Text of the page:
Earth Day is next Wednesday, a day that I usually do not “celebrate.” It is not due to an inherent animosity to “green.” Quite the opposite, while I had been hugged quite a bit as a child (I was particularly adorable, apparently), the first item I hugged might well have been a tree. And while I support completely most (all?) of the aims of Earth Day, I just find it depressing.
Why does the Earth get only one day? Put another way, why do we need to focus attention on the earth? Protecting where we live should be as natural as protecting our families, our homes, our property (if “Stand Your Ground” laws applied to litterers, I would definitely pack heat on my bike rides and open up on people who flick cigarette butts out of their car windows).
One positive coming out of this pandemic seems to be that pollution is down, even way down. The fear, apparently, is that once the world starts “ramping up” the economy once again, that pollution will be even worse as all the various economies try to make up for lost time.
Hopefully, there will be a few industries out there that realize their workers can be as, if not more, efficient if at least some of the required work is performed at home. For the sake of the planet, I sure hope so, but I am not holding my breath.
In honor of Earth Day, here are a few wines that are headed in the right direction at least.
NV Leclerc Briant Champagne Brut Réserve, France: Retail $52. 40% Pinot Noir, 40% Pinot Meunier, 20% Chardonnay. Leclerc Briant has been organic since the 1960s and fifth-generation Pascal Leclerc has been biodynamic since 1988. The dosage (amount of sugar added) is only 4 grams/liter so this wine comes off as decidedly dry, barely above a Brut Sauvage. Slightly golden in the glass with hints of citrus and oodles of brioche (20% is aged in neutral oak–which is, sadly, increasingly rare in Champagne). The palate is fruity, tart, lively, and deep. This is my first experience with this house, and hopefully not the last. The next time I am in Epernay, I will certainly visit (if they will have me, which is at best a maybe). Excellent. 91-93 Points.
2018 Loimer Grüner Veltliner Lois, Kamptal, Austria: Retail $19. Under screw. Biodynamic since 2006. Lois rhymes with “choice” and comes from Langenlois, the town which put Grüner on the map, so to speak. Pale in the glass with a slight green tint, this is classic Grüner from start to finish. Citrus and green apple on the nose with a steely minerality. The palate is quite linear, tart and tangy, with good fruit and a decent finish. Grüner. Giddy-up. Very Good to Excellent. 88-90 Points.
2017 Michel Magnien Bourgogne, France: Retail $36. 100% Pinot Noir. Biodynamic. I am fairly certain that this is the first Burgundy I have received as a sample, which is understandable: Burgundy is scarce (and therefore expensive) and I am just a blip on the radar (if I am lucky). So I opened this bottle with more than a modicum of trepidation: why did they send this to me? Well, no need to worry as this is delightful. Sure, it is not as deep or as nuanced as a Premier or Grand Cru, but those usually take at least a handful of years until they are approachable. This is fruity (it is a Burgundy, after all) with black cherry, a bit of spice, and earth (it is a Burgundy, after all). The palate is tart, a bit tight, but also to the point–this is not a Russian River fruit explosion. A lovely Burgundy with a modern approach–more fruit, delicate tannins. Excellent. 90-92 Points.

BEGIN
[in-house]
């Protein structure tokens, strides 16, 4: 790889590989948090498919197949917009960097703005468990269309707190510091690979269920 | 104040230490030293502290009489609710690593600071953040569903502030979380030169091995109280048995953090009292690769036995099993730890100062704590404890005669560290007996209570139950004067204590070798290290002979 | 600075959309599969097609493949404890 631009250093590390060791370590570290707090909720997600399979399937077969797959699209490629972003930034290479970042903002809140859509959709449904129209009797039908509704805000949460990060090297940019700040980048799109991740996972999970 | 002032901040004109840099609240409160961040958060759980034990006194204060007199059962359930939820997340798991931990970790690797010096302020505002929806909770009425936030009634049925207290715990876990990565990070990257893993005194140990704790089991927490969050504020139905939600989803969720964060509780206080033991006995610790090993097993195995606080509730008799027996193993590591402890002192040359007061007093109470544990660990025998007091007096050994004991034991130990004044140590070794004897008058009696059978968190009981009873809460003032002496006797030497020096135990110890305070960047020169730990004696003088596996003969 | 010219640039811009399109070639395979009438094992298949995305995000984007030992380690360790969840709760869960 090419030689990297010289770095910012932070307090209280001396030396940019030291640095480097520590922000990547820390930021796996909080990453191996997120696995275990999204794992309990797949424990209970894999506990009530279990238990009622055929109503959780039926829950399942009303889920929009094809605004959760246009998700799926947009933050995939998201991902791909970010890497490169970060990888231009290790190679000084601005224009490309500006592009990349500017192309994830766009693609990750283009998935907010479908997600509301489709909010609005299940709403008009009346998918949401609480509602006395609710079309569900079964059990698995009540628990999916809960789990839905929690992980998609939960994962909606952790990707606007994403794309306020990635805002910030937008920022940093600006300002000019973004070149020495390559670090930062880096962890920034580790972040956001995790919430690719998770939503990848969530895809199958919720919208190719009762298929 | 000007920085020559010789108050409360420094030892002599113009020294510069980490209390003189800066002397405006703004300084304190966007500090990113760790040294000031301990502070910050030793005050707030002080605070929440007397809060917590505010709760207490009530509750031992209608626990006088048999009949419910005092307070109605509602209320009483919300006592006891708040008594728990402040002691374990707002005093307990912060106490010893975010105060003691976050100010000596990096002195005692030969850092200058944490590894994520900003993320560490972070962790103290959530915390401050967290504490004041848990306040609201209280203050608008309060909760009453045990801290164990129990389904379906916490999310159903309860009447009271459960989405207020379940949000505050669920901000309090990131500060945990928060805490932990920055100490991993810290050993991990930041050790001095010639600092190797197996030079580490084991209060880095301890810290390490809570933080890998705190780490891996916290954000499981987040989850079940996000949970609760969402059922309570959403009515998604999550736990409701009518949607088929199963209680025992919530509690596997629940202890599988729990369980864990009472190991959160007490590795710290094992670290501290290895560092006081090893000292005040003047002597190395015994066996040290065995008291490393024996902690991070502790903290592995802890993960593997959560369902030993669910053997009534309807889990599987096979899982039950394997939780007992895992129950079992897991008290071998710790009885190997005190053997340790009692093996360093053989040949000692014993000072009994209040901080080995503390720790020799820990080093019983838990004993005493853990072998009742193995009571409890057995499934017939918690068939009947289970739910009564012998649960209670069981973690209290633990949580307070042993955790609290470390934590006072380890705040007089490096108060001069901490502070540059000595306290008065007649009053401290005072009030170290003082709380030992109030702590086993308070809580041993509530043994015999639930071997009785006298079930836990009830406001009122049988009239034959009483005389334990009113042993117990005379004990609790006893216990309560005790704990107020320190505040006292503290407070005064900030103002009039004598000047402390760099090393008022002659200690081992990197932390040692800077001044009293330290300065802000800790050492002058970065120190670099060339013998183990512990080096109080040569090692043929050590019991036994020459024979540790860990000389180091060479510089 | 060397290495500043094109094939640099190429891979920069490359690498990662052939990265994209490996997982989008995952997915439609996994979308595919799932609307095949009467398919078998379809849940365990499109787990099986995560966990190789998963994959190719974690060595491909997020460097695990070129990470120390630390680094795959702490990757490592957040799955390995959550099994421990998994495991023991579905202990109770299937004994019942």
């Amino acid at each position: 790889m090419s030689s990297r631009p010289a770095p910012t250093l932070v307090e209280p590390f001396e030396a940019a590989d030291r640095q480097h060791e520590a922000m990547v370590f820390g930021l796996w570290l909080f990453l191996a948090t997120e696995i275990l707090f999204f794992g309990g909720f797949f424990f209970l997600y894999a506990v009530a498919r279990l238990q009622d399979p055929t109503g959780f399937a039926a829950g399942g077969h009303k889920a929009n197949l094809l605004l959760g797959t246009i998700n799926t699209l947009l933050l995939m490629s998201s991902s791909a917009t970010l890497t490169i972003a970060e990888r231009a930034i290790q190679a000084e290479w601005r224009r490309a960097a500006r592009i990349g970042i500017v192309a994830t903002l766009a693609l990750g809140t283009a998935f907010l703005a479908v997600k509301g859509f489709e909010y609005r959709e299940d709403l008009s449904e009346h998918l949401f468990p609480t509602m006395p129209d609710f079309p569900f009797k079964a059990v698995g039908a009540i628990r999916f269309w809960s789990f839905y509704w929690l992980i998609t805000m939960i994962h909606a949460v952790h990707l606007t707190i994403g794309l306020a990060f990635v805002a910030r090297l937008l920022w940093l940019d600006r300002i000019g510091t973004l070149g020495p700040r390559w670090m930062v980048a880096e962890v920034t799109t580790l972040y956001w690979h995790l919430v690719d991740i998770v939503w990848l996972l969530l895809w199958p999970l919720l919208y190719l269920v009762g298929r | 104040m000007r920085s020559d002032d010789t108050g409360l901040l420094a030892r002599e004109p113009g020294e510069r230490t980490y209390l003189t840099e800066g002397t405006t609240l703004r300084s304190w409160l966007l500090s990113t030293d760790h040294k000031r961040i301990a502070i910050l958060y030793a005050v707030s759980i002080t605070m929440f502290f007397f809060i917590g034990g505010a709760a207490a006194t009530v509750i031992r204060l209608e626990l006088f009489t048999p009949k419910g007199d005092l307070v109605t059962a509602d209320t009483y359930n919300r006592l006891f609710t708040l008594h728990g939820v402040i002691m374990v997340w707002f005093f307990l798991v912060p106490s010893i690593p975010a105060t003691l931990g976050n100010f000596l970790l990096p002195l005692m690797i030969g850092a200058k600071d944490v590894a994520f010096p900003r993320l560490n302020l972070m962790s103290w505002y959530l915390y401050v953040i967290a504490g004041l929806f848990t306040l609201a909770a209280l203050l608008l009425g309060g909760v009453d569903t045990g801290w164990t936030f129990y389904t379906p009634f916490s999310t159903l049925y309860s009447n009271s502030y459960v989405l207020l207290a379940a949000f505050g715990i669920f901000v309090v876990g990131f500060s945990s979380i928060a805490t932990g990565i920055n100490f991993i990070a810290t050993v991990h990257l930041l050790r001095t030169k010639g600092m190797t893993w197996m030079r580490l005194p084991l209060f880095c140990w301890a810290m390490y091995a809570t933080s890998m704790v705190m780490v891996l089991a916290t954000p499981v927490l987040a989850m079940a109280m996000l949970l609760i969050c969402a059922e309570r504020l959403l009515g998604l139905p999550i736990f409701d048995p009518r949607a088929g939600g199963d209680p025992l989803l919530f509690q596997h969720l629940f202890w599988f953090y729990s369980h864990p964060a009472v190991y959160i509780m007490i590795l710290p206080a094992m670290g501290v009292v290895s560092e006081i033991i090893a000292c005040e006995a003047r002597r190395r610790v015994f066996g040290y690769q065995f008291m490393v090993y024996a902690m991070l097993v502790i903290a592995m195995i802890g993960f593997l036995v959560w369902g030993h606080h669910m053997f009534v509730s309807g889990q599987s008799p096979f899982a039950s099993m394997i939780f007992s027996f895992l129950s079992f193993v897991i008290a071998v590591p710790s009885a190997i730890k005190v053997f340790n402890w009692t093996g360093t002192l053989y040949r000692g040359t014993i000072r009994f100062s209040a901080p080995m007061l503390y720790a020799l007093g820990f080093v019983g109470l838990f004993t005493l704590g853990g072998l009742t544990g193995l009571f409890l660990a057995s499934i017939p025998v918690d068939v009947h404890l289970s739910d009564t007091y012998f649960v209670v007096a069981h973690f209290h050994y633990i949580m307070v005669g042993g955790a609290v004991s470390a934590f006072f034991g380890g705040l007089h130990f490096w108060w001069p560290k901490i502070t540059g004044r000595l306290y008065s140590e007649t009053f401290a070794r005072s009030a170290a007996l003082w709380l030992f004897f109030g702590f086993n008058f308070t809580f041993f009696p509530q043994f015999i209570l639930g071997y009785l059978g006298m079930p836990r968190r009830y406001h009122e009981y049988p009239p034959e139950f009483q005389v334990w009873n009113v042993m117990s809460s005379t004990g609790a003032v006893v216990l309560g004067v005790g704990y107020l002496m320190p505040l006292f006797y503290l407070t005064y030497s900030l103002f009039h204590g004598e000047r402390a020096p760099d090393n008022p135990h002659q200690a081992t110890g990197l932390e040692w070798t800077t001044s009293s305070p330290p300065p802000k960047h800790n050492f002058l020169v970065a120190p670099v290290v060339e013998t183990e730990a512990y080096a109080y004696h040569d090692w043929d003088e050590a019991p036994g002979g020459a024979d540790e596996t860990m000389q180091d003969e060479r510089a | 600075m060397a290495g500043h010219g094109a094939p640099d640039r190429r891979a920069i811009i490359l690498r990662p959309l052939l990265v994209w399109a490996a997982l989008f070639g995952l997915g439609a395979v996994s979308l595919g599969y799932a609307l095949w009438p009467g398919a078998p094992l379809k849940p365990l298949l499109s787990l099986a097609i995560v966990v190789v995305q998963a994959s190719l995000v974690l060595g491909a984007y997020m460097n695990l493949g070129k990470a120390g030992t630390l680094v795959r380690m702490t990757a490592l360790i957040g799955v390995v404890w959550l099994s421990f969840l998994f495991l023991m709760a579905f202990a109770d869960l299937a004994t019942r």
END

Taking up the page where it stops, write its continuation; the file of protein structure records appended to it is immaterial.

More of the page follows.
2014 Di Majo Norante Molise Ramitello, Italy: Retail $18. 85% Montepulciano, 15% Aglianico. Organic. Molise is a wine region of which most have likely never heard. Once a part of the better-known Abruzzo region to the north, it has only been “independent” in the last 50 years or so ago. Inky dark in the glass (as Anglianico tends to render a wine), with dark fruit: plum, blackberry, cassis. A bit austere, but with some muted fruit, plenty of acidity, and quite a bit of tannin on the finish. This seems to be a fairly good marriage between the two varieties: Montepulciano fruity and fun, Aglianico big, muscular and brooding. While at a severe deficit, it seems the latter dominates. Decant, get some beef, enjoy. Very Good. 87-89 Points.
2016 Valdipiatta Vino Nobile di Montepulciano, Italy: Retail $38. 95% Sangiovese, 5% Canaiolo Nero. Organic vineyards. On night one, this was not really all that compelling, but on night two? Much, much better. Dark fruit (a lot of plum) on the nose, plenty of spice, and black pepper. The palate is tart, with impressive acid, subtle fruit, pepper, and noticeable tannin. This is subtle, it takes time and attention to appreciate, but if you do, you will be rewarded. Excellent. 90-92 Points.
2018 Yalumba Shiraz Organic, South Australia: Retail $18. 100% Shiraz. Under screw. Organic. According to its website, “Yalumba is also a signatory of the Australian Packaging Covenant (APC) – an initiative aiming to increase sustainable packaging, increase recycling, and reduce packaging litter.” I am far from an expert in Australian wines. Like really far. I have never been to the country and therefore I have only tasted wines that are (generally) widely available in this country. While this is not the most profound Aussie wine I have tasted, it is particularly delightful: big fruit, ample acid, hints of depth, lengthy finish. There is no doubt that this is a fruit lover’s wine with big plum, blackberry, and blueberry all over the place. This also has nuance with all that fruit, spice, and a suggestion of tannin on the finish. While this is not in my wheelhouse, per se, give me a pork tenderloin and I would completely murder this bottle. Very Good to Excellent. 88-90 Points.